Weed Management Programs in Potato, Transplanted Tomato and Transplanted Pepper with Rimsulfuron and Other Herbicides


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Virginia Tech


Weed management programs in "Superior" potato with PRE and POST rimsulfuron treatments were investigated during 1992, 1993, and 1994. Common ragweed control by PRE combinations of metolachlor with linuron or metribuzin was higher when treatments included PRE or POST rimsulfuron. Common lambsquarters control was 93 to 96% by treatments that included POST rimsulfuron. Applications of 35 g ai/ha rimsulfuron plus 280 g ai/ha metribuzin POST controlled weeds comparable to sequential applications. Potato recovered from occasional injury caused by rimsulfuron, rimsulfuron plus metribuzin, and organophosphate insecticides combined POST with rimsulfuron plus metribuzin.

Several acetolactate synthase (ALS)-inhibiting herbicides were evaluated for yellow nutsedge control in the greenhouse. Herbicides were applied POST to yellow nutsedge at actual or anticipated commercial rates. Yellow nutsedge control was 92 and 71% from halosulfuron and chlorimuron, respectively. Control ranged from 48 to 69% from primisulfuron, pyrithiobac, and rimsulfuron. Control from nicosulfuron and imazethapyr was 45 and 68%, respectively, while thifensulfuron and CGA-152005 had almost no activity on yellow nutsedge. Chlorimuron, imazethapyr, and halosulfuron were the only herbicides which reduced yellow nutsedge regrowth.

Rrimsulfuron was evaluated in tomato at 26 and 35 g ai/ha, sequentially at 26 g/ha, at 26 g/ha plus metribuzin at 280 g ai/ha, and metribuzin at 280 g/ha were evaluated POST for weed control in transplanted "Agriset" tomato. Common lambsquarters was controlled by rimsulfuron at 35 g/ha. Rimsulfuron plus metribuzin gave consistent control of common ragweed but jimsonweed and goosegrass control was generally low. Rimsulfuron treatments caused < 12% injury to tomato. Tomato yield was consistently high in the metribuzin, metribuzin plus rimsulfuron, and rimsulfuron sequential treatments. In greenhouse studies, giant foxtail and large crabgrass control by rimsulfuron was above 95 and 85% respectively, but goosegrass was not controlled. Height of four tomato cultivars was not reduced, but dry weight of "Floradade" and "Sunbeam" was reduced by rimsulfuron.

In 1993, 1994 and 1995, PPI clomazone at 390 g ai/ha, POST rimsulfuron at 35 g ai/ha, and PPI trifluralin at 560 g ai/ha were evaluated for weed control in transplanted "Keystone RG3" bell pepper. Common lambsquarters and jimsonweed control was highest by clomazone treatments, while common ragweed control was low from all treatments. Keystone RG3 in the field and greenhouse and "Camelot," "Jupiter" and "Memphis" in the greenhouse were injured by POST rimsulfuron and had lower height and dry weight than untreated controls. In the greenhouse, black nightshade control was below 23% and jimsonweed control was below 49% by rimsulfuron POST.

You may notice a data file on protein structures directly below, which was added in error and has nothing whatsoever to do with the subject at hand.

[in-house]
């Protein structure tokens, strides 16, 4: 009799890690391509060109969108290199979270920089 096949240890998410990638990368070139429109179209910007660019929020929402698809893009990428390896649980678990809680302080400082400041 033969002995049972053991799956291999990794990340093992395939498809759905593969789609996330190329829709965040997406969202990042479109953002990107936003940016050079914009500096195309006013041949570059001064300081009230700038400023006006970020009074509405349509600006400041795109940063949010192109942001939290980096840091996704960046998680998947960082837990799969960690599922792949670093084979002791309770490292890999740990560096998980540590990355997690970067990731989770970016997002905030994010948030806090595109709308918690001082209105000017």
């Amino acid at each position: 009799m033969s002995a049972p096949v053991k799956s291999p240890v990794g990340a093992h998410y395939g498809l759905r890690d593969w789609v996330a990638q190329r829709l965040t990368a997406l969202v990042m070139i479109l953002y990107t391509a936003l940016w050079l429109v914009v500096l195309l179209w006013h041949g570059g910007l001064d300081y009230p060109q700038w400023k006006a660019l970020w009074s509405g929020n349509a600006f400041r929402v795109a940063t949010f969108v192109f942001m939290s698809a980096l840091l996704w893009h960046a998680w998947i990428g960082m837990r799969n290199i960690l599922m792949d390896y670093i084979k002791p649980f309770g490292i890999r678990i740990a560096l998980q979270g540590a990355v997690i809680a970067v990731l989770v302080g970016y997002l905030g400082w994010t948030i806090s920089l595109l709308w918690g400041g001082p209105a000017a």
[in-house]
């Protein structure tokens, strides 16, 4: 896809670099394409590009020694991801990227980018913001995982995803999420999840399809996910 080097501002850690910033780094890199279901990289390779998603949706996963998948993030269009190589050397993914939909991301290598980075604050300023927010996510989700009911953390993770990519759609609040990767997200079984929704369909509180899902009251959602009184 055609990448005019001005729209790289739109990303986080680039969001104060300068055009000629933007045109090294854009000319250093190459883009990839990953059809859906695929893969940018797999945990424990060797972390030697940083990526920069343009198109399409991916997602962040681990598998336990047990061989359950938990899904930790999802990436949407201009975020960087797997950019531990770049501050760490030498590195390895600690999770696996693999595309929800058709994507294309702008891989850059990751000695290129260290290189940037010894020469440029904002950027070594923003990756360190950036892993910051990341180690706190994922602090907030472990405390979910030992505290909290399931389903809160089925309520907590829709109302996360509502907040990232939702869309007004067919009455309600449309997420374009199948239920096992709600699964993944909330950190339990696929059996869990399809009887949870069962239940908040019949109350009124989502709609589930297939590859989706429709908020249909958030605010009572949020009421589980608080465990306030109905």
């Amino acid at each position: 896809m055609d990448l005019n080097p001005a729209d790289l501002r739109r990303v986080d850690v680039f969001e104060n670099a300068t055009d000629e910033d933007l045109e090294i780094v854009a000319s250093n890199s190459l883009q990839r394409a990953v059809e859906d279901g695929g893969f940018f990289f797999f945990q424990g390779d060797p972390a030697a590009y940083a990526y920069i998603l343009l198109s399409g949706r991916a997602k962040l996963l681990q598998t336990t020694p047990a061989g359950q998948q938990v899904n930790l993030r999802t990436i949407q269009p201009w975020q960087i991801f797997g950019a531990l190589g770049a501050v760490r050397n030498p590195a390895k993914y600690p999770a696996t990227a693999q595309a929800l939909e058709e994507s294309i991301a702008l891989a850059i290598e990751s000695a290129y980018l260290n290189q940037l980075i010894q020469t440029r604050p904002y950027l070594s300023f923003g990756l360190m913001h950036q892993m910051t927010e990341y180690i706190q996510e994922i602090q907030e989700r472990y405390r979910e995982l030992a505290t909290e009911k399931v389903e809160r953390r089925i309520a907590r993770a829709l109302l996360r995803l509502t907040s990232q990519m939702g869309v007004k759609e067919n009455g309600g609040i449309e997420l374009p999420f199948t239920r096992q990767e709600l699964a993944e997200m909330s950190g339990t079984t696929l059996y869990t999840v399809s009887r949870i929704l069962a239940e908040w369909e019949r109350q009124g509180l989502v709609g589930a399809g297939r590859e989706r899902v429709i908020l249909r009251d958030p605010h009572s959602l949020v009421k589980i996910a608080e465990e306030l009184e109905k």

The absorption, translocation, and metabolism of rimsulfuron was investigated in three Solanaceous weed species. Rimsulfuron uptake did not differ between black nightshade and eastern black nightshade while less labeled herbicide was absorbed by hairy nightshade. Black and eastern black nightshade translocated up to 50% of the labeled herbicide out of the treated leaf with 40 to 50% of the herbicide being moved to the actively growing regions of the plant. In hairy nightshade, an average 40% of the labeled herbicide was moved out of the treated leaf and less than 30% of the translocated herbicide was moved basipetally. Most major metabolites were apparent at 24 and 48 hours however, there were no differences in metabolite composition. Rimsulfuron will be an effective herbicide for use in weed management programs in potato and tomato, however rimsulfuron causes too much injury in pepper to be used.



rimsulfuron, potato, pepper, trifluralin, metribuzin, clomazone, nightshade, tomato